Derek Haigwood is growing crops on a farm that his grandfather first owned, then his father, and now Haigwood plans to pass the land on to his sons if they want the opportunity to farm. That’s a true testament to sustainability.
Haigwood, who grows soybeans and rice in Jackson County in northeast Arkansas, says sustainability is a two-pronged spear for him – a desire to take care of the land so it can be passed on and a means of keeping the farm in business.
“When we talk about growing soybeans here, it’s something that myself and my family have always taken very seriously,” said Haigwood, a director of the United Soybean Board who spoke during the Soybean Agricultural Sustainability Virtual Field Trip. “It's something that we are very passionate about.
“When we talk about our production, the first thing that comes to mind is sustainability,” he said, “and how can we do things that are not only good for the ground, but that also help us economically. Over the past few years, we've continually tried to find an edge; we want to move forward.”
For the Haigwoods that has meant adapting new technology, such as cover crops, and trying other new developments and incorporating them into their normal practices.
“We have introduced cover crops and tried to perfect a blend that works well for each type of soil that we’re farming,” he said. “We've incorporated furrow irrigation and 60-inch and 38-inch beds to try to make things work better. We've found that row rice irrigation makes the next year of farming soybeans much better.”
Furrow-irrigated rice or row rice is another technology that Haigwood thinks is helping make his farm more sustainable environmentally and economically. While some farmers prefer to let others break new ground, Haigwood and his family want to be front runners.
“Each year we look at all the varieties that are available to grow, and we try to spread out the maturity level,” he noted. “We grow anywhere from a 3 75 to a 5.0, and we try to choose the ground based on soil type and whether it can be irrigated.
“We also alternate technology – we will plant a Liberty bean one year and use a Roundup or Enlist the next. We try to be conscious about what we're planting to help with one of the biggest problems we have every year, especially here in Arkansas, which is resistant weeds.”
If the ground is well-suited for rice, they will put rice in the rotation so they can use pre-emerge rice herbicides to help keep the field as free of resistant weeds as possible. Another must-have technology is irrigation.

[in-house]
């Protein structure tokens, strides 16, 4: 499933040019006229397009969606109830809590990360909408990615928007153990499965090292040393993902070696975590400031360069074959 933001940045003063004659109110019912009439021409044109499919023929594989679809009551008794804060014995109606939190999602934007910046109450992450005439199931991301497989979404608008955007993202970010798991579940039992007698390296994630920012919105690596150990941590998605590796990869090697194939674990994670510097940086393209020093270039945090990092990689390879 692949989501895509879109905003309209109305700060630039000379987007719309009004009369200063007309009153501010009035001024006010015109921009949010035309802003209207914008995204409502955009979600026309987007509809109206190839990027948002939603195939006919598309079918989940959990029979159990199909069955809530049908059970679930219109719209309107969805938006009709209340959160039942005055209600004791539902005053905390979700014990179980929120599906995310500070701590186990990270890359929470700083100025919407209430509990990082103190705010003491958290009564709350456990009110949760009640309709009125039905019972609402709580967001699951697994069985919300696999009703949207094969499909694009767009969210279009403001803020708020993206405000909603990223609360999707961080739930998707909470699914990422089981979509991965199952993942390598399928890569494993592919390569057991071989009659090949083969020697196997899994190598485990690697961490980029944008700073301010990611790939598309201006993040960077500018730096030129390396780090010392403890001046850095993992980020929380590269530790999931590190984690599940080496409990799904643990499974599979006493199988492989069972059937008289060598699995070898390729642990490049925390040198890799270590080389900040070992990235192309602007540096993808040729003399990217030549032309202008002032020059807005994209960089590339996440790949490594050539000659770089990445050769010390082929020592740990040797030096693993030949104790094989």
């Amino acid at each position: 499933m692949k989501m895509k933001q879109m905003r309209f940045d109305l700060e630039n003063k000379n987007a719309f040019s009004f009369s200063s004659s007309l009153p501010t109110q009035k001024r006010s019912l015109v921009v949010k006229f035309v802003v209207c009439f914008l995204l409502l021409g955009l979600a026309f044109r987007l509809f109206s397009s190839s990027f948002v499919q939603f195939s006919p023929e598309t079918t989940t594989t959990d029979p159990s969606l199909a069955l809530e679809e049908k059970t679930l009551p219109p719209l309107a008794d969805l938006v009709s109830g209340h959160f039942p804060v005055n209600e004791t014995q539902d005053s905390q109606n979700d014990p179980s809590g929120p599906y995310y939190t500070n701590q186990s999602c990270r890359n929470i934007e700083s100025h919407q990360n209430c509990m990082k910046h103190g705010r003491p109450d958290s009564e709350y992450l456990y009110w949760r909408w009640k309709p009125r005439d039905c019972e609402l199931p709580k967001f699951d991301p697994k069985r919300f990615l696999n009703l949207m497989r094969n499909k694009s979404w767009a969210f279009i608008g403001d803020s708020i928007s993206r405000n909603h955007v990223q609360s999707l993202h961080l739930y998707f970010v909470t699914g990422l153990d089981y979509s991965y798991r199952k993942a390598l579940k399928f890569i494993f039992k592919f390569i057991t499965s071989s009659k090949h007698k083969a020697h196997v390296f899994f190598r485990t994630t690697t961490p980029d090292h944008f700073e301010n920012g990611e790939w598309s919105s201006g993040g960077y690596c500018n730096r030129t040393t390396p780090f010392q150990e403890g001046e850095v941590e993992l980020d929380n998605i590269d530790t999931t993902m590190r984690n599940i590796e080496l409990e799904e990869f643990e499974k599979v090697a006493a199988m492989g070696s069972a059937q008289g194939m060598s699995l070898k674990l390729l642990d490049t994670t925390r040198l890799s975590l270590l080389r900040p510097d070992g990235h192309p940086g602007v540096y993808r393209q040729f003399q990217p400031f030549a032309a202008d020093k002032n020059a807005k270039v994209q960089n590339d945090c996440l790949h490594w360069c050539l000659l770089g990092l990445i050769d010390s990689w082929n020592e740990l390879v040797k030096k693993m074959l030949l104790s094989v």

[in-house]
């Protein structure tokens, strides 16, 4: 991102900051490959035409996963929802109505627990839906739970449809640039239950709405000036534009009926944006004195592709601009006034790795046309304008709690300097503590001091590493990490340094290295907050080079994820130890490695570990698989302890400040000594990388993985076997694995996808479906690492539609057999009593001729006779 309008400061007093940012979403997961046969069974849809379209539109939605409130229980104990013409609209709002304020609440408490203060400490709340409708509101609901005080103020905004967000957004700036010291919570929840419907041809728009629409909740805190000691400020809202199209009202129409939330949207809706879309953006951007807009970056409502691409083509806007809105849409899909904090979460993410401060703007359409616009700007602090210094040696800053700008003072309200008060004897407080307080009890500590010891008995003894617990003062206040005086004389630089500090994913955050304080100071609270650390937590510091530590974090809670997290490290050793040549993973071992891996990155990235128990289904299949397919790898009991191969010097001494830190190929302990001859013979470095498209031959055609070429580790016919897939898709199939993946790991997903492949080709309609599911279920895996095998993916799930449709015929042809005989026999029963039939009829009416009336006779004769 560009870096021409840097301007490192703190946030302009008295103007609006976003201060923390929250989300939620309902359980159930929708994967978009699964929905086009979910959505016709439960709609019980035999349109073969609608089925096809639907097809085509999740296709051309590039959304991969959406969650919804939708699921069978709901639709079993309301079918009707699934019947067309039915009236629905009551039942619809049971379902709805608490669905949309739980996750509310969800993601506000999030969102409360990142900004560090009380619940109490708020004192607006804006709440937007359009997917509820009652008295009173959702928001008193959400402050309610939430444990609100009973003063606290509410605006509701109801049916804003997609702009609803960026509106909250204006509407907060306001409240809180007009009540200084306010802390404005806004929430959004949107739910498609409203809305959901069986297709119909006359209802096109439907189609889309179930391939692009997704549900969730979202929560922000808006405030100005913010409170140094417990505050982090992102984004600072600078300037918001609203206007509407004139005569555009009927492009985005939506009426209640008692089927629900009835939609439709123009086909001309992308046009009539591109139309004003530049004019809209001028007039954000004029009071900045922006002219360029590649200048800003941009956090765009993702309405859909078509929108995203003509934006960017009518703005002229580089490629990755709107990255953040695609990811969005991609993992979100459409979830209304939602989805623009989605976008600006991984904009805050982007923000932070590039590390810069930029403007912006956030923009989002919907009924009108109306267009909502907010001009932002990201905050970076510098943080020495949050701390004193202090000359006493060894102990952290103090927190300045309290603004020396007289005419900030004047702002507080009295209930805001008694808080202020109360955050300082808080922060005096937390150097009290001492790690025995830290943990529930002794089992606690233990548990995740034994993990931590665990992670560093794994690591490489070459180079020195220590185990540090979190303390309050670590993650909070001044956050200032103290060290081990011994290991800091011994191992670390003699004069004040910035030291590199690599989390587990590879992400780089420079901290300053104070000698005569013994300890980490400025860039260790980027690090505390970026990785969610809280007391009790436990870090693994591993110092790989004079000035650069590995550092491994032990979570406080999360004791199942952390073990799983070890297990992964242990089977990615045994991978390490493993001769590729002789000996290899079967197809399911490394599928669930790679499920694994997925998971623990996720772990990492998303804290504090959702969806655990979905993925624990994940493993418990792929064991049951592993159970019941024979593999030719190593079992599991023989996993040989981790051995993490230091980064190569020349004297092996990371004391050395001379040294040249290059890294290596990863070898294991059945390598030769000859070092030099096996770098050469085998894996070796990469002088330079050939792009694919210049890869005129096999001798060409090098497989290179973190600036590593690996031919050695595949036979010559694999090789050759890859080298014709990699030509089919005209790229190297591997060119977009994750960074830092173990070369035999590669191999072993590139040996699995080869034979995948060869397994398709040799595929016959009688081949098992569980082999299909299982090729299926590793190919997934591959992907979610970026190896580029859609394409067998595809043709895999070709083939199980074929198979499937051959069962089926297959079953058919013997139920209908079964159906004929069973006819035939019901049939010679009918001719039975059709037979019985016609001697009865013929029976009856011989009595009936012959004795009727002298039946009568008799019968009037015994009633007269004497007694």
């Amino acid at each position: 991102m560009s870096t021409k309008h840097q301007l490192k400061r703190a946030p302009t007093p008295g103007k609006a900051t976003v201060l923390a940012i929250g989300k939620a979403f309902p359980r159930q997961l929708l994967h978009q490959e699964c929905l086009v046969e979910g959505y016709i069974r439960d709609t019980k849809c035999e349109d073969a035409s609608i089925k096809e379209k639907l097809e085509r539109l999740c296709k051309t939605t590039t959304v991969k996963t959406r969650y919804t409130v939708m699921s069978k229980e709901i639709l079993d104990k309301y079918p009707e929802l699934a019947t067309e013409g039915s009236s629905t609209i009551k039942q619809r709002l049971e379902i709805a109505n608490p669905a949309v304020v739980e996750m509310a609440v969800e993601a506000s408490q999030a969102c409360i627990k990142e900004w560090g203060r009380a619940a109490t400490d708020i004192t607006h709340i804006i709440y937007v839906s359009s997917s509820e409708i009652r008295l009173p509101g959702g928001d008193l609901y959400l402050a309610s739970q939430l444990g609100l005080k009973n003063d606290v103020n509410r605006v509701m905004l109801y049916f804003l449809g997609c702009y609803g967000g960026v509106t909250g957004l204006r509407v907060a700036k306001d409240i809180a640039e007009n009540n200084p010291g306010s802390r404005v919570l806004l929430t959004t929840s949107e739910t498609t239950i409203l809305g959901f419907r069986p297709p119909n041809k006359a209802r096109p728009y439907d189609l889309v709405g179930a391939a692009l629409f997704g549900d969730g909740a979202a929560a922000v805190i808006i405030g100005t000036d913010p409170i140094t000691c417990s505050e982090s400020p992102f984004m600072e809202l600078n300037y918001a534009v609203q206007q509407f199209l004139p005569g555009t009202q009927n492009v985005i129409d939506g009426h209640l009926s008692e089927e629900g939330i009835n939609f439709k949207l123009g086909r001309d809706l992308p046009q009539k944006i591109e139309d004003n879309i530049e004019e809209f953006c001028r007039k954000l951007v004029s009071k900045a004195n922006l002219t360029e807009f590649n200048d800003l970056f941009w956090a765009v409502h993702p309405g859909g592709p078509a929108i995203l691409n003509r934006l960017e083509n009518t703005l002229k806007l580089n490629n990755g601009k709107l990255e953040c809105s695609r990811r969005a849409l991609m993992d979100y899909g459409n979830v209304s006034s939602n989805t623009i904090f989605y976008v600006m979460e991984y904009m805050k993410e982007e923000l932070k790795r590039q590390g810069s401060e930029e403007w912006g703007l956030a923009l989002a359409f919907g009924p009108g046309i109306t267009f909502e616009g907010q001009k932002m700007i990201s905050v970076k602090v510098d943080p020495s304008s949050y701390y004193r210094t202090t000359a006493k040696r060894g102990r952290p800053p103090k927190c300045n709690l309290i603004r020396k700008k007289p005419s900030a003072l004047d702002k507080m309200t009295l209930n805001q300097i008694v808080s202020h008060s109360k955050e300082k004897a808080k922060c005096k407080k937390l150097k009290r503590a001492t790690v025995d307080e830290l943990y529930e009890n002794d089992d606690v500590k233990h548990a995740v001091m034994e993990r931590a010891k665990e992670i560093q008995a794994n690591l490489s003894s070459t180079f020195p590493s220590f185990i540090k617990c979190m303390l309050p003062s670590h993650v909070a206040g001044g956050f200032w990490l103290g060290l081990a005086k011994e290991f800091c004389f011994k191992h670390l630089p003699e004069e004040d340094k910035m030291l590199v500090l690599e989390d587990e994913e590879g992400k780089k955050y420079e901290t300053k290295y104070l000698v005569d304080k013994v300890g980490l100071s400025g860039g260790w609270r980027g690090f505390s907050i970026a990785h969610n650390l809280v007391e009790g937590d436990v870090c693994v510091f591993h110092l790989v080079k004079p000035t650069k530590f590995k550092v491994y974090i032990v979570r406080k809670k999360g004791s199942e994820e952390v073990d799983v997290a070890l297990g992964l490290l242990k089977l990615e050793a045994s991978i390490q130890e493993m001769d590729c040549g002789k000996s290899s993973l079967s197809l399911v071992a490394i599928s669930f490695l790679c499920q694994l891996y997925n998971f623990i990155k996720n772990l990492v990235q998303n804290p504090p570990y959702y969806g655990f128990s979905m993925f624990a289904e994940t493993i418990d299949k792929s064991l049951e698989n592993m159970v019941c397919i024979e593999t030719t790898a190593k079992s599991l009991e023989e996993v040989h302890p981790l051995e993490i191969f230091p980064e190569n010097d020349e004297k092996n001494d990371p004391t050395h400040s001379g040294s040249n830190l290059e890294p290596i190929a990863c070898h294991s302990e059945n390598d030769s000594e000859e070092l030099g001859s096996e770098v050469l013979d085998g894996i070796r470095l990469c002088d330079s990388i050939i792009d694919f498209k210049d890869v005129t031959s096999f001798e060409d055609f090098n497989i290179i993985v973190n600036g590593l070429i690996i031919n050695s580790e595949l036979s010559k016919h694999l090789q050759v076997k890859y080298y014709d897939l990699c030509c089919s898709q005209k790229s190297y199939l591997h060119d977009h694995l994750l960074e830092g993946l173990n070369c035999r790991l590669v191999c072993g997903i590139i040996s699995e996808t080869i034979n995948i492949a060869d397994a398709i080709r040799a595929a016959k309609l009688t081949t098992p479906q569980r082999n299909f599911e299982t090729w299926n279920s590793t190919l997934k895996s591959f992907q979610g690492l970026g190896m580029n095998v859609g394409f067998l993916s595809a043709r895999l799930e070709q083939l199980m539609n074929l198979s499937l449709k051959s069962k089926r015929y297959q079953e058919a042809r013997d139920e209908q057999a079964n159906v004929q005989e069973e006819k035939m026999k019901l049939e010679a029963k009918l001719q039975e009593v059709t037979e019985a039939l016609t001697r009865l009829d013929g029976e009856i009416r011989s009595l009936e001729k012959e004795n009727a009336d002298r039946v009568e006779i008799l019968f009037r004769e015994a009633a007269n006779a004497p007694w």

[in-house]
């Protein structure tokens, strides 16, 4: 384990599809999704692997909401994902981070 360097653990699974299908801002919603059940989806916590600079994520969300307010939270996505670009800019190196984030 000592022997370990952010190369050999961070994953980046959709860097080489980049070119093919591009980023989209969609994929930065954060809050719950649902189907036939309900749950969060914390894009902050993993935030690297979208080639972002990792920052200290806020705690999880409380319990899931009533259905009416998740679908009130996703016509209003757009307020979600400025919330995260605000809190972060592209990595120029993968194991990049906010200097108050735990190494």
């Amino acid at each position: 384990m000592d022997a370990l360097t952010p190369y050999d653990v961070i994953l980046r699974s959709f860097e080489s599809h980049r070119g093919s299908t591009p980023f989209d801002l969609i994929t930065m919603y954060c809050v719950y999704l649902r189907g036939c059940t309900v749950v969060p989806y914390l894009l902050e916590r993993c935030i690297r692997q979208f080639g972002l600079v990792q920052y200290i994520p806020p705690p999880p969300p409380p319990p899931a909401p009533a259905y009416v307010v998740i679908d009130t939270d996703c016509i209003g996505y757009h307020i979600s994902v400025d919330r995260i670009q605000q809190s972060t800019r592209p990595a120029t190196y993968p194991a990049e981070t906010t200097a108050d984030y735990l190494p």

“I've traveled around and spoken to international buyers and multiple groups of people from all lines of agriculture, and most of them are shocked when I tell them I spend more time irrigating my crop than I do planting and harvesting combined,” he said.
“We have hot, dry summers here. We don't plant the field until the furrows are pulled properly. Do we have to choose 60-inch beds, or do we levee water, which we have almost completely gotten away from? We don't have a crop unless we can irrigate properly.”
The Haigwoods introduced cover crops a few years ago and have added more and more acreage each year. While cover crop seed can be expensive to start with, they have found that it has been beneficial.
“We’ve spent a lot of time perfecting the blend, and I can't say that we've found the perfect blend yet, but we get better every year,” he said. “For certain types of soil we have planted black oats; for other types, cereal rye. We throw a mixture of things in there. We're just trying to find what helps us the most.
“How does it plant; if you put vetch in there, how does it plant? If you put winter peas or seven-top turnips, we have to be able to plant through it. I have seen a significant increase in some dry land yields, as much as 11 bushels per acre in five years because of cover crops.”
About the Author(s)
Forrest Laws, senior director of content for Farm Press, spent 10 years with The Memphis Press-Scimitar before joining Delta Farm Press in 1980. He has written extensively on farm production practices, crop marketing, farm legislation, environmental regulations and alternative energy. He now oversees the content creation for Delta, Southeast, Southwest and Western Farm Press. He resides in Memphis, Tenn. He served as a missile launch officer in the U.S. Air Force before resuming his career in journalism with The Press-Scimitar.
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